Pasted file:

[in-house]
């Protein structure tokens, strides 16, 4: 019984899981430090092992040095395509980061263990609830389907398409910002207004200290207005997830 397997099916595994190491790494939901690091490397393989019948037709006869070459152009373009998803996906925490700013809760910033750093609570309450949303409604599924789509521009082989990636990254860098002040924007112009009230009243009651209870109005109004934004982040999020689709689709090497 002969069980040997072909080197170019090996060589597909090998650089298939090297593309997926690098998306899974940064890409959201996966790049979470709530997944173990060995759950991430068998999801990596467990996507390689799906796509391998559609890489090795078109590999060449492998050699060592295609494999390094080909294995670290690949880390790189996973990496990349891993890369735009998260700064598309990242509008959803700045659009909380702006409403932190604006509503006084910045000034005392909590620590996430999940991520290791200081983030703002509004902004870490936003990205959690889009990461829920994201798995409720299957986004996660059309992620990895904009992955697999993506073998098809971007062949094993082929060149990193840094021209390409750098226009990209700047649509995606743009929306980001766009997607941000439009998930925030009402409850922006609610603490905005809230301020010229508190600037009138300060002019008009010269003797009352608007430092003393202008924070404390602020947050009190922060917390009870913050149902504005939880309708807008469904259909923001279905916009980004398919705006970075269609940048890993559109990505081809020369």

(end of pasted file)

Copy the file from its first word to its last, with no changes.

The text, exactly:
[in-house]
């Protein structure tokens, strides 16, 4: 019984899981430090092992040095395509980061263990609830389907398409910002207004200290207005997830 397997099916595994190491790494939901690091490397393989019948037709006869070459152009373009998803996906925490700013809760910033750093609570309450949303409604599924789509521009082989990636990254860098002040924007112009009230009243009651209870109005109004934004982040999020689709689709090497 002969069980040997072909080197170019090996060589597909090998650089298939090297593309997926690098998306899974940064890409959201996966790049979470709530997944173990060995759950991430068998999801990596467990996507390689799906796509391998559609890489090795078109590999060449492998050699060592295609494999390094080909294995670290690949880390790189996973990496990349891993890369735009998260700064598309990242509008959803700045659009909380702006409403932190604006509503006084910045000034005392909590620590996430999940991520290791200081983030703002509004902004870490936003990205959690889009990461829920994201798995409720299957986004996660059309992620990895904009992955697999993506073998098809971007062949094993082929060149990193840094021209390409750098226009990209700047649509995606743009929306980001766009997607941000439009998930925030009402409850922006609610603490905005809230301020010229508190600037009138300060002019008009010269003797009352608007430092003393202008924070404390602020947050009190922060917390009870913050149902504005939880309708807008469904259909923001279905916009980004398919705006970075269609940048890993559109990505081809020369």